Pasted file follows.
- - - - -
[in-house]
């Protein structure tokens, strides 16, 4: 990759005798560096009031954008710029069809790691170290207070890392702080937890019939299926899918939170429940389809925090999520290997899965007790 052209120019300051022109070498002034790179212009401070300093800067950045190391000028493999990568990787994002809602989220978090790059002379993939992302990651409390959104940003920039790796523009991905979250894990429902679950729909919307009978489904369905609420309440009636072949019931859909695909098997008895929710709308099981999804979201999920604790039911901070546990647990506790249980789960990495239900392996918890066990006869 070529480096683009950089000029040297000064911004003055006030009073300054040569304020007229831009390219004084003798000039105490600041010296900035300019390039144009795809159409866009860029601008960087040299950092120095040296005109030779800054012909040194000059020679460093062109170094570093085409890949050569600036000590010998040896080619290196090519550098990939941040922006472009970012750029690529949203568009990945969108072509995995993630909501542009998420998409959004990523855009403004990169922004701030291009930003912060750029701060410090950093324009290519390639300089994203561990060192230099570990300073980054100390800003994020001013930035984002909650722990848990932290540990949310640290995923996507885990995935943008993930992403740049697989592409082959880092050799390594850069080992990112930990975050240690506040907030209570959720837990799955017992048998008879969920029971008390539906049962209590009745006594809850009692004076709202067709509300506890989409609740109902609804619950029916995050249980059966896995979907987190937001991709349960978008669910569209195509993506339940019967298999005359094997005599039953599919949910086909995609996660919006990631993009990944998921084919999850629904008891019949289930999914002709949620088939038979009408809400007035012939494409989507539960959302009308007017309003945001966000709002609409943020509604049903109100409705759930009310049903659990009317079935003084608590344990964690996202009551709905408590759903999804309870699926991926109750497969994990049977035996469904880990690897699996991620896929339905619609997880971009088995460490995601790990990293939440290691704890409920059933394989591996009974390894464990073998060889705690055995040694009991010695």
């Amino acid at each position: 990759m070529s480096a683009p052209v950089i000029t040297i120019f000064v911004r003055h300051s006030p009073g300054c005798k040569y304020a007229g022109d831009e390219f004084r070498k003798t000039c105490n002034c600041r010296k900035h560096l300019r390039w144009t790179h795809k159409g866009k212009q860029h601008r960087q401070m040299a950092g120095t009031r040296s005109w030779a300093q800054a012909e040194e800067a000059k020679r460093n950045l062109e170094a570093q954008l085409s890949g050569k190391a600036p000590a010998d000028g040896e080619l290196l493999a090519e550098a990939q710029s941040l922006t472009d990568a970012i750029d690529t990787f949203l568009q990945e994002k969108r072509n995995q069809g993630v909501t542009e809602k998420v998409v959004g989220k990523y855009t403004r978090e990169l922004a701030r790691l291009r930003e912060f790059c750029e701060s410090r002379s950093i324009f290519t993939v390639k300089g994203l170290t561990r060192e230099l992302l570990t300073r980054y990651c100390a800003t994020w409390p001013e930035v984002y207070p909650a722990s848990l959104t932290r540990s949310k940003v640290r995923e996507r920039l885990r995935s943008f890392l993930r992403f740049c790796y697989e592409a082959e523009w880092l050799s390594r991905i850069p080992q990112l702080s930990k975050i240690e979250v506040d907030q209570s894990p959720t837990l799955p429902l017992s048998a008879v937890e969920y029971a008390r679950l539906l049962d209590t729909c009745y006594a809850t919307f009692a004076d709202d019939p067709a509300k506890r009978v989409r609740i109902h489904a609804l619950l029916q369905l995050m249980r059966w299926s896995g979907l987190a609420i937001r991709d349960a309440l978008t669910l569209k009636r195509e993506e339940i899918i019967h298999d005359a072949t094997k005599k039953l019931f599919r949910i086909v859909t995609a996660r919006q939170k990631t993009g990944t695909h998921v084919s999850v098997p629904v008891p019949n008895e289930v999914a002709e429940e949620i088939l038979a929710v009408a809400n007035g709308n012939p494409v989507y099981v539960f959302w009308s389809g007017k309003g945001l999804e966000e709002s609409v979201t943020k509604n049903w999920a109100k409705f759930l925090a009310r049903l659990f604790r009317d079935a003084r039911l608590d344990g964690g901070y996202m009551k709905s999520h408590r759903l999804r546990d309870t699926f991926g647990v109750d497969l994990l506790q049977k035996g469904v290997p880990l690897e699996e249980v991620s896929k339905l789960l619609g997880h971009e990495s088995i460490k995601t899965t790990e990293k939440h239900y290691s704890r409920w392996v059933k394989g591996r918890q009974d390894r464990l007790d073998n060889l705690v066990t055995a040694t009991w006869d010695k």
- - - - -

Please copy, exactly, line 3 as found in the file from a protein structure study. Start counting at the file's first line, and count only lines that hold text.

């Amino acid at each position: 990759m070529s480096a683009p052209v950089i000029t040297i120019f000064v911004r003055h300051s006030p009073g300054c005798k040569y304020a007229g022109d831009e390219f004084r070498k003798t000039c105490n002034c600041r010296k900035h560096l300019r390039w144009t790179h795809k159409g866009k212009q860029h601008r960087q401070m040299a950092g120095t009031r040296s005109w030779a300093q800054a012909e040194e800067a000059k020679r460093n950045l062109e170094a570093q954008l085409s890949g050569k190391a600036p000590a010998d000028g040896e080619l290196l493999a090519e550098a990939q710029s941040l922006t472009d990568a970012i750029d690529t990787f949203l568009q990945e994002k969108r072509n995995q069809g993630v909501t542009e809602k998420v998409v959004g989220k990523y855009t403004r978090e990169l922004a701030r790691l291009r930003e912060f790059c750029e701060s410090r002379s950093i324009f290519t993939v390639k300089g994203l170290t561990r060192e230099l992302l570990t300073r980054y990651c100390a800003t994020w409390p001013e930035v984002y207070p909650a722990s848990l959104t932290r540990s949310k940003v640290r995923e996507r920039l885990r995935s943008f890392l993930r992403f740049c790796y697989e592409a082959e523009w880092l050799s390594r991905i850069p080992q990112l702080s930990k975050i240690e979250v506040d907030q209570s894990p959720t837990l799955p429902l017992s048998a008879v937890e969920y029971a008390r679950l539906l049962d209590t729909c009745y006594a809850t919307f009692a004076d709202d019939p067709a509300k506890r009978v989409r609740i109902h489904a609804l619950l029916q369905l995050m249980r059966w299926s896995g979907l987190a609420i937001r991709d349960a309440l978008t669910l569209k009636r195509e993506e339940i899918i019967h298999d005359a072949t094997k005599k039953l019931f599919r949910i086909v859909t995609a996660r919006q939170k990631t993009g990944t695909h998921v084919s999850v098997p629904v008891p019949n008895e289930v999914a002709e429940e949620i088939l038979a929710v009408a809400n007035g709308n012939p494409v989507y099981v539960f959302w009308s389809g007017k309003g945001l999804e966000e709002s609409v979201t943020k509604n049903w999920a109100k409705f759930l925090a009310r049903l659990f604790r009317d079935a003084r039911l608590d344990g964690g901070y996202m009551k709905s999520h408590r759903l999804r546990d309870t699926f991926g647990v109750d497969l994990l506790q049977k035996g469904v290997p880990l690897e699996e249980v991620s896929k339905l789960l619609g997880h971009e990495s088995i460490k995601t899965t790990e990293k939440h239900y290691s704890r409920w392996v059933k394989g591996r918890q009974d390894r464990l007790d073998n060889l705690v066990t055995a040694t009991w006869d010695k």